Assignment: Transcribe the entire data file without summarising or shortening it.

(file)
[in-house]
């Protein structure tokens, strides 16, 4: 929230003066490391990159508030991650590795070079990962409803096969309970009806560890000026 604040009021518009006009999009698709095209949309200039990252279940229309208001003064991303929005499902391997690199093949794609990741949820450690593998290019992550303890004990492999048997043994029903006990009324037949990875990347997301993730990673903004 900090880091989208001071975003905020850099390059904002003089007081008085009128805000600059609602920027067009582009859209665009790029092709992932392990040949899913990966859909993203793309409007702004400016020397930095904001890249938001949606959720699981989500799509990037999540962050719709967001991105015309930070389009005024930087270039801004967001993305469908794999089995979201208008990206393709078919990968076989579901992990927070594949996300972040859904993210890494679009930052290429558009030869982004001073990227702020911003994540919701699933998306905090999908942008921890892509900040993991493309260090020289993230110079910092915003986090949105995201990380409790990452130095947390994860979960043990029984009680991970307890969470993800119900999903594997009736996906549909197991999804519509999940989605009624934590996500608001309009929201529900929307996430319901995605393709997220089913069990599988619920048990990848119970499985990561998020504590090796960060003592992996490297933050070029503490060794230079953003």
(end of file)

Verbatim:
[in-house]
């Protein structure tokens, strides 16, 4: 929230003066490391990159508030991650590795070079990962409803096969309970009806560890000026 604040009021518009006009999009698709095209949309200039990252279940229309208001003064991303929005499902391997690199093949794609990741949820450690593998290019992550303890004990492999048997043994029903006990009324037949990875990347997301993730990673903004 900090880091989208001071975003905020850099390059904002003089007081008085009128805000600059609602920027067009582009859209665009790029092709992932392990040949899913990966859909993203793309409007702004400016020397930095904001890249938001949606959720699981989500799509990037999540962050719709967001991105015309930070389009005024930087270039801004967001993305469908794999089995979201208008990206393709078919990968076989579901992990927070594949996300972040859904993210890494679009930052290429558009030869982004001073990227702020911003994540919701699933998306905090999908942008921890892509900040993991493309260090020289993230110079910092915003986090949105995201990380409790990452130095947390994860979960043990029984009680991970307890969470993800119900999903594997009736996906549909197991999804519509999940989605009624934590996500608001309009929201529900929307996430319901995605393709997220089913069990599988619920048990990848119970499985990561998020504590090796960060003592992996490297933050070029503490060794230079953003």